Nooo! It’s the “S” word!

Seriously though, I’ve never hated the idea of structure. In my mind, structure is a way to regularly show up for what is important to me.

But the reality is that as an INFP, it is really challenging to create daily structure that works because I’m naturally spontaneous, and I hate feeling suffocated.

However lately, I’ve discovered some concepts for structuring my day that don’t make me feel as restricted. So I’m excited to share this with you. Much of the inspiration for my daily schedule comes from the book The Power of When by Micheal Breus.

I’m not obsessive about following my chronotype perfectly (I’m a Dolphin, BTW), but learning more about chronotypes and natural cycles has helped me to build a simple, three part structure for my day that is flexible, enjoyable, and helps me to show up daily for what’s important to me.

(P.S. If you would like to learn more about planning and organizing your day as an INFP, check out my book Idealist Dreams: How I Learned to Plan as an INFP)

Picture: How I Create Gentle Daily Structure as an INFP

Here’s My Current Daily Structure

I’ve found that my day works best when I divide it into these three parts:

  • Action and focus. Includes chores, being creative, working through to-dos, making plans, etc…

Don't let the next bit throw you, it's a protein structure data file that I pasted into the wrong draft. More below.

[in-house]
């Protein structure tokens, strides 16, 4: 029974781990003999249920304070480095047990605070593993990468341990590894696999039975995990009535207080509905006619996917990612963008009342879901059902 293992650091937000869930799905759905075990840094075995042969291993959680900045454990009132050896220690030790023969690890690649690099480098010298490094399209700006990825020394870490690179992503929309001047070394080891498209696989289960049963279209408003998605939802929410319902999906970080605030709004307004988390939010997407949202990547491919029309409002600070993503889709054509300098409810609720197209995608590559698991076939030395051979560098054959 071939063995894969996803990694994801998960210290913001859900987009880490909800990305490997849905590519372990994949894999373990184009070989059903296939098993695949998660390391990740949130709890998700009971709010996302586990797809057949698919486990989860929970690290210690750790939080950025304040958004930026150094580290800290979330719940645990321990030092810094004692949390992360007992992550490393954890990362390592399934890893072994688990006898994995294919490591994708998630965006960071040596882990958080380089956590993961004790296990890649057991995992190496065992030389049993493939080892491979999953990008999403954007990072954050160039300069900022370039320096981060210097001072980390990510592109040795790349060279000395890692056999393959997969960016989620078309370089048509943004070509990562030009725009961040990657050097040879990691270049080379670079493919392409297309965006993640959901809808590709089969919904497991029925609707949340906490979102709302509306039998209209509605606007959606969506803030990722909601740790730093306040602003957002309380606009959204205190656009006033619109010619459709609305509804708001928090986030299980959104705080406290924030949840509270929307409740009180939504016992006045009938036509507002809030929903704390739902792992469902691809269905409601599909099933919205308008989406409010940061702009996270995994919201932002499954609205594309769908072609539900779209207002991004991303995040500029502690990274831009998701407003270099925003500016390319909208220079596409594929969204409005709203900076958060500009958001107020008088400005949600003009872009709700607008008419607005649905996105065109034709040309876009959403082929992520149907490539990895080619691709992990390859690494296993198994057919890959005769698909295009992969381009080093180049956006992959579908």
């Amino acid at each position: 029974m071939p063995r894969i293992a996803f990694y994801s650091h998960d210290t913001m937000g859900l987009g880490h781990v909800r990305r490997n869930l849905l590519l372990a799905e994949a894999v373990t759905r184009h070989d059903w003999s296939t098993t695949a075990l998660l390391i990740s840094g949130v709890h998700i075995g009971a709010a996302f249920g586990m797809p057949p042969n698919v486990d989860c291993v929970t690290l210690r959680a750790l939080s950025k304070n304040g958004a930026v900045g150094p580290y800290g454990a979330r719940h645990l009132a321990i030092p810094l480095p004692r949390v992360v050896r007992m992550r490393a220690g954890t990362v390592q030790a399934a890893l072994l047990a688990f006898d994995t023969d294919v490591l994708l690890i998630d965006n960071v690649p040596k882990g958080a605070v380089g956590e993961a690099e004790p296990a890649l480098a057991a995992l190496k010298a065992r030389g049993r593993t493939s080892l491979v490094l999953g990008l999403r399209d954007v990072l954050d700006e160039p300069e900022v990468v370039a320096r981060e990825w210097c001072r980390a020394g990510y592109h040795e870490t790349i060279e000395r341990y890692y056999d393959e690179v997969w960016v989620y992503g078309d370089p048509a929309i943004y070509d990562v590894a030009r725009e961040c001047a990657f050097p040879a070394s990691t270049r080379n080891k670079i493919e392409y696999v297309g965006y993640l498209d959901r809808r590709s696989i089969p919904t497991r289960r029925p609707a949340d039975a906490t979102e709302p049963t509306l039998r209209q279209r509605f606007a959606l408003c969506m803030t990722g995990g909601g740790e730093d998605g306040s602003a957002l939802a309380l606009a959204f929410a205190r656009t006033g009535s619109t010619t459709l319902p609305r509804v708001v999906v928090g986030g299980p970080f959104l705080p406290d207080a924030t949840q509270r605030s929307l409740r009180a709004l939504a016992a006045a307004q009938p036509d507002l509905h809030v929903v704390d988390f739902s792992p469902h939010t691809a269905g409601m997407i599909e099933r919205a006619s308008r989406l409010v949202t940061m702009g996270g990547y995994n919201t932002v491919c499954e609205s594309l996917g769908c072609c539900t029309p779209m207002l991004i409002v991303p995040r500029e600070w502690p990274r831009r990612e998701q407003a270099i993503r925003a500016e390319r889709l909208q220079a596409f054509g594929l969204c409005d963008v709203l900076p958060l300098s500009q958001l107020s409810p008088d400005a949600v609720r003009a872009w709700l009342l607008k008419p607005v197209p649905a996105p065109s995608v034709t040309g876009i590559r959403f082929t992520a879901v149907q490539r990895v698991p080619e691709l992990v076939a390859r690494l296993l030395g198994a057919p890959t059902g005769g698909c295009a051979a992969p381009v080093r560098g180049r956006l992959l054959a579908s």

• Receiving and connection. Includes reading, learning, watching stuff, being social, assisting others, etc… Can also include connecting with myself through art and journaling.

  • Relax, let go, restore. Includes gentle workouts, tidying spaces, taking a bath, journaling, checking in with my feelings, massage, aromatherapy, etc…

After being aware of the three modes of my day, I asked myself:

When do I feel the most ready to…

Take action, be creative, and do focused work?

Receive outside information and connect with others?

Relax, let go, and restore?

And to get more specific, I also asked:

What activities do I believe fit with…

Taking action, being creative, and focused?

Receiving and connecting?

Letting go and restoring?

After answering these questions, I found that I had created a daily framework that was flexible.

I’ve noticed that I’m the most ready to get things done after breakfast. After lunch, I tend to read a lot, and in the evenings, it’s important for me to let go of and process the day so I can get some sleep.

So my schedule looks like this:

Morning: Take action, be creative, and do focused work